Years ago, I got my ex-girlfriend extremely strong at squats, lunges, and deadlifts. She weighed 110 lbs but could deep squat 135 for 20 reps, deadlift 155 for 20 reps, and lunge with 30 lb dumbbells for 20 reps. She might have had the nicest legs in Arizona (one random guy actually said that to her), but her butt was always a little too small. It wasn’t until 4 years later that I thought up these hip thrust variations. She was still training and still strong, but with the simple inclusion of hip thrusts her glutes blew up. She worked her way up to 20 single leg hip thrusts and 65 x 20 hip thrusts (not very impressive) and her glutes looked amazing…better than they ever. She actually had to buy new pants.

    I’ve measured the glute activity of four different individuals and some barely use their glutes when they squat. And this is with what appears to be “picture perfect form.” Structurally some individuals are predispositioned to use mostly quads when they squat. Some individuals get only 20% of MVC glute activation when squatting heavy, and this is going low, keeping knees out, chest up, sitting back, pushing through heels, etc.

    Second, I’ve prescribed glute specific exercises to strong powerlifter types and was amazed at how weak some of them were. Seriously, 400 lb raw squatters and 500 lb deadlifters who couldn’t budge a 135 lb hip thrust. They had to start with bodyweight. Bodyweight bird dogs crushed them too.

    If squats and deadlifts were the end-all/be-all for glute hypertrophy and strength, where was the disconnect? What was going on? I am a huge fan of squats, deadlifts, and lunges, but I believe that we also need to prescribe glute exercises that moved the hip into hip hyperextension and keep tension on the glutes all the way through the movement. I call these “anteroposterior” exercises because their load vector is horizontal and they are usualy performed supine, prone, and quadruped.

    All I can say is give them a try and prescribe them to your clients and ask for feedback. I remember years ago hearing a couple of guys in the gym say that “lunges are a pussy exercise.” I remember thinking, “A 225 lb walking lunge is the hardest thing I do in the gym.” Clearly these guys had never tried barbell lunges. Similarly, a set of 15-20 single leg hip thrusts with a controlled tempo is brutal. A set of high rep barbell hip thrusts with 315 lbs kicks my butt too. I’ve found that heavy hip thrusts can raise your heart rate more than heavy squats or deadlifts (I actually experimented on several people in the gym) which is a rough indicator that it works a similar amount of muscle yet maybe since there are no sticky points and there are no “resting spots” in a hip thrust it is an even better conditioning movement when someone gets strong at the movement.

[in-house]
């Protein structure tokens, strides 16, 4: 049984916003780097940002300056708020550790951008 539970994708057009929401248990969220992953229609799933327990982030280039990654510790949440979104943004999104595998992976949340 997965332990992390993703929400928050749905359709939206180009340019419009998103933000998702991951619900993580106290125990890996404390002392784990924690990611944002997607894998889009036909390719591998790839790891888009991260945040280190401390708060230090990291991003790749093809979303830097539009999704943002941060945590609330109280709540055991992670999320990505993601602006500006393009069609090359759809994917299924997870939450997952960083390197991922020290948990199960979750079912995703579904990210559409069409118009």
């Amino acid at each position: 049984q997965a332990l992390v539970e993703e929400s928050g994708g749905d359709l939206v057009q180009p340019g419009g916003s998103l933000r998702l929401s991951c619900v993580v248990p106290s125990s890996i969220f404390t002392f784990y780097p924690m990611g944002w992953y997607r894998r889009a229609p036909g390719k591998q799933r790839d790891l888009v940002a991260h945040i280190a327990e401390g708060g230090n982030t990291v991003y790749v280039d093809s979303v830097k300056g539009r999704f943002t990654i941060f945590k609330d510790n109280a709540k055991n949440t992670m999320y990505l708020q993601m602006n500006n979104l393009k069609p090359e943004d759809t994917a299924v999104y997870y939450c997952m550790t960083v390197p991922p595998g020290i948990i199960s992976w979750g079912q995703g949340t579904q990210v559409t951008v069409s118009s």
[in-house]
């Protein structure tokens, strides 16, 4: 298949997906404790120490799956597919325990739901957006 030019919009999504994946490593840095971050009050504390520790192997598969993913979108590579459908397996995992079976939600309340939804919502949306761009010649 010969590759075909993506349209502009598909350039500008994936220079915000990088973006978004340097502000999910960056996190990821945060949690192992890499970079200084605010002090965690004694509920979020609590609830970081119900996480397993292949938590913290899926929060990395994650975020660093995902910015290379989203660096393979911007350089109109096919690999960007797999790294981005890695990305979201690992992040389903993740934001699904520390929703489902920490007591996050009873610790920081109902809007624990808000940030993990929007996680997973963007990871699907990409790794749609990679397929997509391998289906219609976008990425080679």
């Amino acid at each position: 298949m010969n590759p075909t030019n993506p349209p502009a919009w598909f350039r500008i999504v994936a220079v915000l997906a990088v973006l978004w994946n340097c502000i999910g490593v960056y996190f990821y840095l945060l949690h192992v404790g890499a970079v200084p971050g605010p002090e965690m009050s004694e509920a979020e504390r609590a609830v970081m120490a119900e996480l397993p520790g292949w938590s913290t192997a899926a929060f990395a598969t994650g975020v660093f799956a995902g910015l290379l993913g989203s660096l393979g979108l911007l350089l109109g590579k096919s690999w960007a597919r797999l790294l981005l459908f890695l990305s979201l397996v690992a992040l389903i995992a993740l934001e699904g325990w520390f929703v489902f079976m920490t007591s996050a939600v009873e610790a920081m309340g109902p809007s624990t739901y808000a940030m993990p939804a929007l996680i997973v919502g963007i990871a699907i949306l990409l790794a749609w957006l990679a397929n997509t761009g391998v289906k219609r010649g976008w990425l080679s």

To provide a counterpoint to your “Pilates” reference, I don’t like the analogy. They do mostly bodyweight stuff. I am absolutely certain that bodyweight single leg glute bridges and quadruped hip extensions are better for the glutes than bodyweight squats. The EMG activity of these exercises crush bodyweight squats (usually around 30-60% mean compared to 8% mean activity), plus you can palpate (squeeze) someone’s glutes while they perform the movements and realize that bodyweight squats don’t hit the glutes hard. This is supported by journal research as well.

    However, if we’re talking loaded movements, now we steer away from Pilates. Are loaded hip thrusts and pendulum donkey kicks better for the glutes than squats and deadlifts? I believe that they strengthen different ranges so they’re highly specific, but I also believe that hip thrusts and donkey kicks are better for hypertrophy and transfer better to running, while squats and deadlifts transfer better to jumping and lead to more “total body growth.”

    Just like the biceps seem to grow with the back and the triceps seem to grow with the chest, the glutes seem to grow with the quads and hams. It’s rare to see someone with huge arms and a weak torso or someone with huge glutes weak legs. So this builds a case for squatting and deadlifting, which is why I recommend all types of movements for optimal glute strength and development.

    I recommend palpating some of your more trustful clients’ glutes (call it research) during differnt movements. Seriously, I learned a lot this way before I conducted EMG. The glutes aren’t always active through a full ROM on various lifts, and you can guage their tension at various ranges. Like I mentioned earlier, I also recommend giving the new exercises a try and getting strong at them. If you’re like me and a lot of people who have emailed me over the past several months, your lower body workout won’t feel “complete” without including one of these movements in your routine.

    Hope you appreciate my answer.


  • Neal W. says:

    Wow, Bret, I definitely appreciate the answer! I didn’t expect such a long response.

    I discovered your writing about a week ago and I find your ideas to be very interesting. Actually, I have taken your research to heart and begun to incorporate the exercises.

    I see how weighted versions of the hips thrusts, quadruped exercises, ect. could lead to significant hypertrophy and strength gains. That’s why I contrasted you with Pilates when I said you weight the movements far more then they ever do.

    However, you gave me data from a BW squat vs. BW SL glute bridge & BW quad hip extension. The ACE study used a 1RM squat and even that didn’t beat a BW bent-leg hip extension.

    The data says what it says. If a 1RM squat has lower EMG activity than a BW hip extension then that’s what it says.

    But I guess my confusion at that point is what exactly that means. Squats are a scientifically proven method for improving sprint performance. If a well designed study showed that BW hip extensions improves sprint performance more than weighted squats then I would be fine with that. But until that happens I can’t imagine that a BW hip extension would be better. A weighted hip extension or glute bridge I can imagine is better.

    So, if my hypothesis is correct that a weighted squat is still better than BW hip extensions for improving sprint performance (assuming you added some quad work for the hip extension group), then what would that tell us about EMG? Either EMG simpliciter doesn’t suggest that an exercise is “better” or EMG tells us the potential of exercise if you weight it, or something else that I don’t know because I don’t know much about EMG.

    I hope I’ve been clear. If not feel free to ignore me. 🙂

  • Neal,

    Now we’re getting into a topic that I really love; sprinting performance.

    Obviously in order to sprint faster we need to sprint, but what strength training exercises transfer best to sprinting, and which muscles should be “strongest” for sprinting?